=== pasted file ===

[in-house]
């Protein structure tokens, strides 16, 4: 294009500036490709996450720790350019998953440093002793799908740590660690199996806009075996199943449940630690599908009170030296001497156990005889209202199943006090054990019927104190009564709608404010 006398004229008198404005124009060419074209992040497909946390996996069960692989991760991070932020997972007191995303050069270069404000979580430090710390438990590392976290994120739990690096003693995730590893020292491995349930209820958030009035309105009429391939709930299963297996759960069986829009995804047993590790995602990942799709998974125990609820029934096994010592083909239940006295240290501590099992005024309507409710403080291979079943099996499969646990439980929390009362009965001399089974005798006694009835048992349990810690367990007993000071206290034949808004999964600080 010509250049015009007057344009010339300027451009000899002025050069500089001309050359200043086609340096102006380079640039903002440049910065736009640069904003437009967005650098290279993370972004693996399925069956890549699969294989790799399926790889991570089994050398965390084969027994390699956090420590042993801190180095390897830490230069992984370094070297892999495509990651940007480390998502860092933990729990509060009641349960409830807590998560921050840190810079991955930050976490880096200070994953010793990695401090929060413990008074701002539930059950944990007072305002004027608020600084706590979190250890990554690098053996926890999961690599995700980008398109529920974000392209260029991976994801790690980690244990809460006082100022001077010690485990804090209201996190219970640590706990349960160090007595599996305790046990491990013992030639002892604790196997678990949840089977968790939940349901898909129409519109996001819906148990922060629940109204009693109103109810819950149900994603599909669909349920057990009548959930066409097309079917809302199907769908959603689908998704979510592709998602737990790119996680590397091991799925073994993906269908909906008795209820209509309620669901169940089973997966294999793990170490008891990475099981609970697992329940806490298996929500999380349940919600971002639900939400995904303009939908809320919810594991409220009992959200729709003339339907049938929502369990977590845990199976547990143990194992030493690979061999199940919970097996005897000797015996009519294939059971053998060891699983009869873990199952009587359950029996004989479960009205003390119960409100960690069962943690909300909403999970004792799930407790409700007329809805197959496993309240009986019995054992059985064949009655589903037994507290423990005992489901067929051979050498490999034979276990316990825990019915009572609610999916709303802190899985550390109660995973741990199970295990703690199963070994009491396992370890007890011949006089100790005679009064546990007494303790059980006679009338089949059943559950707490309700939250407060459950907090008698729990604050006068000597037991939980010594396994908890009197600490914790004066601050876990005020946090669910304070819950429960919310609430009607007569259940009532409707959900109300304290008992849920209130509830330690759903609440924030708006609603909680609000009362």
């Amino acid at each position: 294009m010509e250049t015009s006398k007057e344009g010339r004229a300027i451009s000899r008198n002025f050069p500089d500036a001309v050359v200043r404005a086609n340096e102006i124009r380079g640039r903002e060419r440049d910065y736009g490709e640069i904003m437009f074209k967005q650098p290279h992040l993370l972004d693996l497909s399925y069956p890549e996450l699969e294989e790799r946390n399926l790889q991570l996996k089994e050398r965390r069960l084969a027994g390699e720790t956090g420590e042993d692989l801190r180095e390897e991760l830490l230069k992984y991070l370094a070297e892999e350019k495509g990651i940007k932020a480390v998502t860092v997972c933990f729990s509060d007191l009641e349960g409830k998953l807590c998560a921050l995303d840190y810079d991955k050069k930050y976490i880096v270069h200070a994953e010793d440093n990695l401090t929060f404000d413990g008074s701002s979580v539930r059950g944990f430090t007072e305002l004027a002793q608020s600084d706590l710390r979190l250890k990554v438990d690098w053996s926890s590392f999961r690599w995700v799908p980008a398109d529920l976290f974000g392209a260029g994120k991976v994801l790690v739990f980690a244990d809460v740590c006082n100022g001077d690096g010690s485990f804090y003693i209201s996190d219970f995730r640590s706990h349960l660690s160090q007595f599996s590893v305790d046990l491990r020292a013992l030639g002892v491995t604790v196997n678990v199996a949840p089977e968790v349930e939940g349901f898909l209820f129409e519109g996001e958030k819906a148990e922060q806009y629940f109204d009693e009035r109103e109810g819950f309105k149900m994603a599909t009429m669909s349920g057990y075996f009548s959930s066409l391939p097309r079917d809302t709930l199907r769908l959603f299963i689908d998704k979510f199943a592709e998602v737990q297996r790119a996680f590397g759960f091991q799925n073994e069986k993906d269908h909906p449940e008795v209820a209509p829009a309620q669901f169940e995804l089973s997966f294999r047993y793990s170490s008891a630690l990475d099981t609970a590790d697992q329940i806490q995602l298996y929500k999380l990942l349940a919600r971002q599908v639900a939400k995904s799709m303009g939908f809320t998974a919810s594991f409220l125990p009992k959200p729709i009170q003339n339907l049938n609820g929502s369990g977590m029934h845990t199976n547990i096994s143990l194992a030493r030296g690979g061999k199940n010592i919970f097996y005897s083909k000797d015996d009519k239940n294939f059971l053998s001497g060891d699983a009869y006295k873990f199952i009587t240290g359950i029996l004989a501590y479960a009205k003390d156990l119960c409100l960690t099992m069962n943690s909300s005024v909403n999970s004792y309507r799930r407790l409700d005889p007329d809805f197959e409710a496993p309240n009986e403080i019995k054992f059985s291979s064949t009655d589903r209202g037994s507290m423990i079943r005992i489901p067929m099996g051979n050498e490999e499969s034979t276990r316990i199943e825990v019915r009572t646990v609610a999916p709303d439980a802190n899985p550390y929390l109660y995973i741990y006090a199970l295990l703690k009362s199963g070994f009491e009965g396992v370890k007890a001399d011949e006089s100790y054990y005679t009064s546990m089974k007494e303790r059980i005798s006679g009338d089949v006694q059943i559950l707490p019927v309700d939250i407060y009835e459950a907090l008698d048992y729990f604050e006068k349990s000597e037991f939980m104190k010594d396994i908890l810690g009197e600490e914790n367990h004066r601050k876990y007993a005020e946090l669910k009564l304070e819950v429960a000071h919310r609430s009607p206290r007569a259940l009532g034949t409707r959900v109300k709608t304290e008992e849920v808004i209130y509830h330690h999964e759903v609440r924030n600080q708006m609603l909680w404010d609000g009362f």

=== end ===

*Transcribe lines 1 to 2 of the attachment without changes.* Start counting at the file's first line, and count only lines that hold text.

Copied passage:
[in-house]
């Protein structure tokens, strides 16, 4: 294009500036490709996450720790350019998953440093002793799908740590660690199996806009075996199943449940630690599908009170030296001497156990005889209202199943006090054990019927104190009564709608404010 006398004229008198404005124009060419074209992040497909946390996996069960692989991760991070932020997972007191995303050069270069404000979580430090710390438990590392976290994120739990690096003693995730590893020292491995349930209820958030009035309105009429391939709930299963297996759960069986829009995804047993590790995602990942799709998974125990609820029934096994010592083909239940006295240290501590099992005024309507409710403080291979079943099996499969646990439980929390009362009965001399089974005798006694009835048992349990810690367990007993000071206290034949808004999964600080 010509250049015009007057344009010339300027451009000899002025050069500089001309050359200043086609340096102006380079640039903002440049910065736009640069904003437009967005650098290279993370972004693996399925069956890549699969294989790799399926790889991570089994050398965390084969027994390699956090420590042993801190180095390897830490230069992984370094070297892999495509990651940007480390998502860092933990729990509060009641349960409830807590998560921050840190810079991955930050976490880096200070994953010793990695401090929060413990008074701002539930059950944990007072305002004027608020600084706590979190250890990554690098053996926890999961690599995700980008398109529920974000392209260029991976994801790690980690244990809460006082100022001077010690485990804090209201996190219970640590706990349960160090007595599996305790046990491990013992030639002892604790196997678990949840089977968790939940349901898909129409519109996001819906148990922060629940109204009693109103109810819950149900994603599909669909349920057990009548959930066409097309079917809302199907769908959603689908998704979510592709998602737990790119996680590397091991799925073994993906269908909906008795209820209509309620669901169940089973997966294999793990170490008891990475099981609970697992329940806490298996929500999380349940919600971002639900939400995904303009939908809320919810594991409220009992959200729709003339339907049938929502369990977590845990199976547990143990194992030493690979061999199940919970097996005897000797015996009519294939059971053998060891699983009869873990199952009587359950029996004989479960009205003390119960409100960690069962943690909300909403999970004792799930407790409700007329809805197959496993309240009986019995054992059985064949009655589903037994507290423990005992489901067929051979050498490999034979276990316990825990019915009572609610999916709303802190899985550390109660995973741990199970295990703690199963070994009491396992370890007890011949006089100790005679009064546990007494303790059980006679009338089949059943559950707490309700939250407060459950907090008698729990604050006068000597037991939980010594396994908890009197600490914790004066601050876990005020946090669910304070819950429960919310609430009607007569259940009532409707959900109300304290008992849920209130509830330690759903609440924030708006609603909680609000009362």